The course is designed to help childcare providers plan, promote and maintain a healthy lifestyle and safe learning environment for preschool children. Topics include nutrition, first aid and safety, physical activity, identifying and reporting abuse, prevention and management of acute illness and chronic disease and promotion of a high-quality indoor and outdoor environment.
Course Goals: Upon the completion of this course, you should be able to:
- Demonstrate knowledge of nutritional guidelines for children by creating age-appropriate menus for the childcare setting.
- Plan cost-effective menus for children in the childcare setting
- Demonstrate knowledge of safe food handling, preparation and storage.
- Using case studies, evaluate health and safety practices of a childcare in accordance with state regulations.
- Develop physical activity plans for children in the childcare environment.
- Integrate knowledge of nutrition, health and safety by creating resources for parents.
HDFS 310 (Infant and Child Development in Context) or PSY 260 (Child Psychology); completion of 60 credits. Credit not allowed for both HDFS 445 and FSHN 445.
All prerequisites must be completed or consent from the instructor given prior to enrollment.
If you register for this course after the start of the term, please contact the instructor at the time of registration. By contacting the instructor, you ensure you are added to the CANVAS section as soon as possible and have access to the course and details about the class requirements.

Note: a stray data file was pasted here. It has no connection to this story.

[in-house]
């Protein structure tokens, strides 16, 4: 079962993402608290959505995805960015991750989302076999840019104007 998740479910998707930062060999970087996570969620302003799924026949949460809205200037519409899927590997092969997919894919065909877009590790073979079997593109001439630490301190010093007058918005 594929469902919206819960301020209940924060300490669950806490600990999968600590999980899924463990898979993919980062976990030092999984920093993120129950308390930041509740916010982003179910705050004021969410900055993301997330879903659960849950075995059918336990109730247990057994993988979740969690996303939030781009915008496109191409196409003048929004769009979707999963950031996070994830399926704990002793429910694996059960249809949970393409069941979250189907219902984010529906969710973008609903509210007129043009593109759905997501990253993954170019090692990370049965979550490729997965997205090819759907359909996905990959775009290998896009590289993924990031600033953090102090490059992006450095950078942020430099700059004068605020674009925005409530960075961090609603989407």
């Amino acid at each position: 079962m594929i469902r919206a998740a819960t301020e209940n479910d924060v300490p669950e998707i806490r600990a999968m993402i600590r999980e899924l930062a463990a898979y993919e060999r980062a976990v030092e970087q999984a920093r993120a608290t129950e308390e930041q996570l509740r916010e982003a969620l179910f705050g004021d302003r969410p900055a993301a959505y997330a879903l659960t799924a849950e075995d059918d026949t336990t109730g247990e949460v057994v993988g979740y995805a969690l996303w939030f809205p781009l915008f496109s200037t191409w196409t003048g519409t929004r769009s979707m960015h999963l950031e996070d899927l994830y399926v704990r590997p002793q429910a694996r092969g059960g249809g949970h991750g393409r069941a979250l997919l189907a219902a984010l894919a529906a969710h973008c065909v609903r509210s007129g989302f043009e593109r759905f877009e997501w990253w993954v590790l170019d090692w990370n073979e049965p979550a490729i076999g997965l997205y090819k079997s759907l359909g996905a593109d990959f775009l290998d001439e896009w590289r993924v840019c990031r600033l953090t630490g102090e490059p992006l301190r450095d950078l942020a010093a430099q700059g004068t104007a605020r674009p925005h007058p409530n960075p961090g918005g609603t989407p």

Textbooks and Materials
Textbooks and materials can be purchased at the CSU Bookstore unless otherwise indicated.
- Health, Safety, and Nutrition for the Young Child, 10th Ed. (2020)
Required materials will be listed on syllabus.
Day Halsey is Senior Instructor faculty meember in the Human Development and Family Studies Department at CSU. She has taught HDFS courses at CSU for 11 years. Her interests include early childhood development and education, creativity development, and 21st century learning and environments.
Mary A. Harris
Ph.D. Biological Sciences, University of Rhode Island; M.S. Nutrition, Framingham State University; B.S. Nutrition, Michigan State University.
Dr. Harris is currently a professor in the Department of Food Science and Human Nutrition at CSU. Her research interests include lipid metabolism, prostaglandins in pregnancy and childhood, and nutrition and exercise.